Pendana following the David Allen into Newcastle.
As we entered Newcastle it was clear that the city was far from a coal induced coma but rather a cosmopolitan town that could hold its head high. Entering Newcastle from the water was beautiful as on her starboard side lived its heart being the ports commercial coal operations while on the port side lay a modern city filled with trendy restaurants, bars and apartments. Both seemed to exist in perfect unison which is a credit to the city and its people.
As we motored upstream towards the Newcastle Cruising Yacht Club and turned to our starboard it was clear that the Marina was going to impress. Howard Keegan the Marina Manager was on hand, true to his word, to help with our lines as we turned to port to set up our approach on the ‘T’ end of arm E. Once tied up and with Howard thanked it was time to explore!
Newcastle has a bit of a reputation for being a town built on coal and a town with very little to offer that being said, both my wife and I can attest that nothing could be further from the truth, with our only regret being, not making the journey north far sooner. Newcastle is a cosmopolitan city that blends both its commercial requirements, its heart with the modern needs of man in a balanced and almost perfect blend. The restaurants are world class, cafes superb and beaches faultless. Wow, what is not to like about Newcastle, we even had a rainbow!
Abi and Bianca enjoying the beach!
Rainbow makes it perfect!
With another low depression (not quite strong enough to be called a cyclone) heading our way from the north we decided to head back to Sydney today and as such post this from sea via VSAT comms. Current conditions are nice and calm with 1.5mtr/5feet NNE rollers. That being said, it won’t be like that in less than 48hours as Brisbane to our north is being hit by the low depression which is now travelling south. This low depression will hit Sydney bringing with it 9 metre/30 feet seas. Glad we will miss that!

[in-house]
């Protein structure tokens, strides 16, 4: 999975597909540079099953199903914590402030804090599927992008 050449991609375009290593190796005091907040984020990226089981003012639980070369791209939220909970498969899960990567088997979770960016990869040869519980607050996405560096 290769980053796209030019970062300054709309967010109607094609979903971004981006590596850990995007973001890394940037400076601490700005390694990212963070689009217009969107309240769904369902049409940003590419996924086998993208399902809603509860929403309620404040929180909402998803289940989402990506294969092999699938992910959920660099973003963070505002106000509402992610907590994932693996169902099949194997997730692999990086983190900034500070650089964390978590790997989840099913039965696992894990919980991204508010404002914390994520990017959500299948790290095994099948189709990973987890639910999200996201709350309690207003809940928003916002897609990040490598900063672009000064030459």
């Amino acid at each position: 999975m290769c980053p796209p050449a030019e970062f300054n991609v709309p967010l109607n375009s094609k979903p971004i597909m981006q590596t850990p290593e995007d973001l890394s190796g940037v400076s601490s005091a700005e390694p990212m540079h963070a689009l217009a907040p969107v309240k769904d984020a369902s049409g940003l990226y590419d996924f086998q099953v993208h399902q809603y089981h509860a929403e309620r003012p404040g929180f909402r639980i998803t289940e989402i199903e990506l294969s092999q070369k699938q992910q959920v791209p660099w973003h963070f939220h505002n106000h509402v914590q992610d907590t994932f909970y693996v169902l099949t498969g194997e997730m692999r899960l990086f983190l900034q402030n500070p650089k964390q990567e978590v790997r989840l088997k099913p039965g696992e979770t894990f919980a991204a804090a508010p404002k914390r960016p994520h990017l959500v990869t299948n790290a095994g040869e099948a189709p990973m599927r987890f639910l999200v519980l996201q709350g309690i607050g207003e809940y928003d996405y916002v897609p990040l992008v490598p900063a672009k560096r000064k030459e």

NINE metre seas headed to Sydney!
Dolphins are once again travelling south with us. Never ceases to amaze me how incredibly beautiful these creatures are in their natural environment.
Claire and Abi on the foredeck watching the dolphins play in our bow wave.
We also spotted a few Sea Lions or are they Fur Seals? Incredibly, these little guys have leapt out of the water and lodged themselves on top of the rudder of a commercial coal bulk carrier waiting its turn to enter the Port of Newcastle. This was a first for the crew of Pendana and from this moment on we will pay more attention to the rudders on the large bulk carriers as one never knows what may be hitching a ride!
A few seals taking some well deserved R&R
I guess with so many bulk carriers at anchor, along a 40nm stretch of coast these little guys have wised up and worked out a well-deserved rest can be had on top of the rudder! Picture below shows the AIS feed into our NAVnet VX2 all these ships (twelve in all and one underway heading north) on screen are bulk carriers. In fact we often see as many more waiting and once counted as many as thirty ships waiting their turn!
NAVnet VX2 screen above clearing showing all bulk carriers
That is all for now as we head back to our home port and Marina. We will be going back to Newcastle in the very near future! Pendana currently humming along not missing a beat!
Norah Head lighthouse visible if you look really hard!